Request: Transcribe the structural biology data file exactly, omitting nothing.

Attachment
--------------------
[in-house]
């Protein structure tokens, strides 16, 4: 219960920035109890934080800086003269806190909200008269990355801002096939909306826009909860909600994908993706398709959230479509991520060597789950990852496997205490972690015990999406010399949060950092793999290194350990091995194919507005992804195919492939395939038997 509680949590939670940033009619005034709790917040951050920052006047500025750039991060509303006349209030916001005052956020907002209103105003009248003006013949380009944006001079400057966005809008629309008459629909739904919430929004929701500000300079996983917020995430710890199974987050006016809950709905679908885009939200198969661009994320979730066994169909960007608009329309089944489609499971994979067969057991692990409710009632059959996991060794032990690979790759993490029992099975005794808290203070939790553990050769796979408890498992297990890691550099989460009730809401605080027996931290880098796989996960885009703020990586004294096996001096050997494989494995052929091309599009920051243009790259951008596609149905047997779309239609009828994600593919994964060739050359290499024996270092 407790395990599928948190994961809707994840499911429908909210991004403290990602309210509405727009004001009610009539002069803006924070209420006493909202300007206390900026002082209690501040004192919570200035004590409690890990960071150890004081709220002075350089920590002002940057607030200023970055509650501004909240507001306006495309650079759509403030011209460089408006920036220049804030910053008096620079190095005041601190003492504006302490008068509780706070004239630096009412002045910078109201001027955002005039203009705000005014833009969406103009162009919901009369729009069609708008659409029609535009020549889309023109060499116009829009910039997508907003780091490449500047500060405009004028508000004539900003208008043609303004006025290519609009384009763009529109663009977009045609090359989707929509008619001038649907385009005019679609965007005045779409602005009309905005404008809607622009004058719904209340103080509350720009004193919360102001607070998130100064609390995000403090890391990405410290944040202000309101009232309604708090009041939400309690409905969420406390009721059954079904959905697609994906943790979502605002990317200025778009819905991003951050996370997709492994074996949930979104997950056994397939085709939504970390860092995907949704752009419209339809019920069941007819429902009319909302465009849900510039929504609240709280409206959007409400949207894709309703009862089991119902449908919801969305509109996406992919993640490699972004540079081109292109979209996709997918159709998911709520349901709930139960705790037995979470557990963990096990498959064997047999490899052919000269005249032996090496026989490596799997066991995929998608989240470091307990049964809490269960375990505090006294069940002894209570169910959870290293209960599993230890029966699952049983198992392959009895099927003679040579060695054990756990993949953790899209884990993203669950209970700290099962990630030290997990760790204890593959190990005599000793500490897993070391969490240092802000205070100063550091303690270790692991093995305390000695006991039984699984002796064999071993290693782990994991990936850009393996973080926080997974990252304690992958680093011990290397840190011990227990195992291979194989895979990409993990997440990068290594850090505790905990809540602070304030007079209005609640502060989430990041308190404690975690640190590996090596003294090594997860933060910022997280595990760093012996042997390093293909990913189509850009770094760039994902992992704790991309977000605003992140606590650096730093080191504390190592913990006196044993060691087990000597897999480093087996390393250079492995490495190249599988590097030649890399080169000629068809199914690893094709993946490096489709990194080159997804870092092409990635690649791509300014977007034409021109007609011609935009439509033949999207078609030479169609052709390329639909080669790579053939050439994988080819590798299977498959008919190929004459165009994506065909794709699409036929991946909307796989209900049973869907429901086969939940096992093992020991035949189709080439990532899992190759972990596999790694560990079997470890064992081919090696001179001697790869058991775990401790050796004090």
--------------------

[in-house]
């Protein structure tokens, strides 16, 4: 219960920035109890934080800086003269806190909200008269990355801002096939909306826009909860909600994908993706398709959230479509991520060597789950990852496997205490972690015990999406010399949060950092793999290194350990091995194919507005992804195919492939395939038997 509680949590939670940033009619005034709790917040951050920052006047500025750039991060509303006349209030916001005052956020907002209103105003009248003006013949380009944006001079400057966005809008629309008459629909739904919430929004929701500000300079996983917020995430710890199974987050006016809950709905679908885009939200198969661009994320979730066994169909960007608009329309089944489609499971994979067969057991692990409710009632059959996991060794032990690979790759993490029992099975005794808290203070939790553990050769796979408890498992297990890691550099989460009730809401605080027996931290880098796989996960885009703020990586004294096996001096050997494989494995052929091309599009920051243009790259951008596609149905047997779309239609009828994600593919994964060739050359290499024996270092 407790395990599928948190994961809707994840499911429908909210991004403290990602309210509405727009004001009610009539002069803006924070209420006493909202300007206390900026002082209690501040004192919570200035004590409690890990960071150890004081709220002075350089920590002002940057607030200023970055509650501004909240507001306006495309650079759509403030011209460089408006920036220049804030910053008096620079190095005041601190003492504006302490008068509780706070004239630096009412002045910078109201001027955002005039203009705000005014833009969406103009162009919901009369729009069609708008659409029609535009020549889309023109060499116009829009910039997508907003780091490449500047500060405009004028508000004539900003208008043609303004006025290519609009384009763009529109663009977009045609090359989707929509008619001038649907385009005019679609965007005045779409602005009309905005404008809607622009004058719904209340103080509350720009004193919360102001607070998130100064609390995000403090890391990405410290944040202000309101009232309604708090009041939400309690409905969420406390009721059954079904959905697609994906943790979502605002990317200025778009819905991003951050996370997709492994074996949930979104997950056994397939085709939504970390860092995907949704752009419209339809019920069941007819429902009319909302465009849900510039929504609240709280409206959007409400949207894709309703009862089991119902449908919801969305509109996406992919993640490699972004540079081109292109979209996709997918159709998911709520349901709930139960705790037995979470557990963990096990498959064997047999490899052919000269005249032996090496026989490596799997066991995929998608989240470091307990049964809490269960375990505090006294069940002894209570169910959870290293209960599993230890029966699952049983198992392959009895099927003679040579060695054990756990993949953790899209884990993203669950209970700290099962990630030290997990760790204890593959190990005599000793500490897993070391969490240092802000205070100063550091303690270790692991093995305390000695006991039984699984002796064999071993290693782990994991990936850009393996973080926080997974990252304690992958680093011990290397840190011990227990195992291979194989895979990409993990997440990068290594850090505790905990809540602070304030007079209005609640502060989430990041308190404690975690640190590996090596003294090594997860933060910022997280595990760093012996042997390093293909990913189509850009770094760039994902992992704790991309977000605003992140606590650096730093080191504390190592913990006196044993060691087990000597897999480093087996390393250079492995490495190249599988590097030649890399080169000629068809199914690893094709993946490096489709990194080159997804870092092409990635690649791509300014977007034409021109007609011609935009439509033949999207078609030479169609052709390329639909080669790579053939050439994988080819590798299977498959008919190929004459165009994506065909794709699409036929991946909307796989209900049973869907429901086969939940096992093992020991035949189709080439990532899992190759972990596999790694560990079997470890064992081919090696001179001697790869058991775990401790050796004090």